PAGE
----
Magsaysay stresses that it was franchising that enabled Potato Corner, which received the Franchise of the Year Award from the Association of Filipino Franchisers Inc., to survive the onslaught of competition from other companies that unabashedly copied the flavored fries concept.
“If we did not go in to franchising the time we did, we wouldn’t have achieved the economies of scale and wouldn’t have gained market dominance. Within our first two years, we counted over 300 brands that tried to copy selling Flavored French Fries,” Magsaysay says.
“We owe a lot to franchising. Because of franchising, we had to become even more focused on the brand, take good care of the supply chain and always look at long term because we now have franchisees who are our partners and we are responsible for them and we want to make sure their business, Potato Corner, grows and is sustained,” says Magsaysay,” Franchising forced us to make our company and brand better.”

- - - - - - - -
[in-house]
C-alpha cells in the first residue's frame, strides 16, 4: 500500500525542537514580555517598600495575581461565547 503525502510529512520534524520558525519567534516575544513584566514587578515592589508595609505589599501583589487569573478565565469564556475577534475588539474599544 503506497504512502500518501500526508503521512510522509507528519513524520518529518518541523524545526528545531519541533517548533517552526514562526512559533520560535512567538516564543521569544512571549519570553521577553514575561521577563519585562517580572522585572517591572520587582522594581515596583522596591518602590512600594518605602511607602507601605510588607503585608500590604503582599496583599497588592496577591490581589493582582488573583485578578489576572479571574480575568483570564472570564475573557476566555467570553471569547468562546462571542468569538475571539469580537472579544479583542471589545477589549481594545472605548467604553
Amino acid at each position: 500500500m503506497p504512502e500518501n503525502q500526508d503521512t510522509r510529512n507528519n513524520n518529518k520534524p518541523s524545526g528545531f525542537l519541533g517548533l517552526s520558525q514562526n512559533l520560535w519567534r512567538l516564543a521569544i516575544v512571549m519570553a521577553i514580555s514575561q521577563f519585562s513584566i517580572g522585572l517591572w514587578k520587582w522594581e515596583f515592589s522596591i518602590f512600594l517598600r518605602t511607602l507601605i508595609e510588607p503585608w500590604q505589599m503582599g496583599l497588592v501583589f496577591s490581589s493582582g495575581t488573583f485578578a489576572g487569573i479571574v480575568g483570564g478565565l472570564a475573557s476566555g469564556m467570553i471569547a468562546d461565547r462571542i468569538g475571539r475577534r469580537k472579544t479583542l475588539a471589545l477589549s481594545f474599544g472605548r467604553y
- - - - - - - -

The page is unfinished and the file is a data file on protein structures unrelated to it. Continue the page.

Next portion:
Magsaysay says that even with the success, Potato Corner is well aware that it cannot afford to rest on its growing profit if it wants to win the battle for share of wallet.
This is why it is rolling out innovations such as the new look of the stores, the development of new store concepts from just kiosks to stand alone restaurants, and the expansion of the menu to include chicken and new fries formats and flavors. It is also looking to add new brands to its portfolio.
All these are part of the company’s thrust to be a worthy flag carrier abroad and to bring up the profile of small- and medium-scale enterprises.
“We will continue to be a trail blazer in the industry and be an inspiration and guiding light to our fellow Filipino entrepreneurs,” Magsaysay says. “We are thinking about many new innovations. We want to share them so that we continue to set the bench higher and improve business for SMEs.”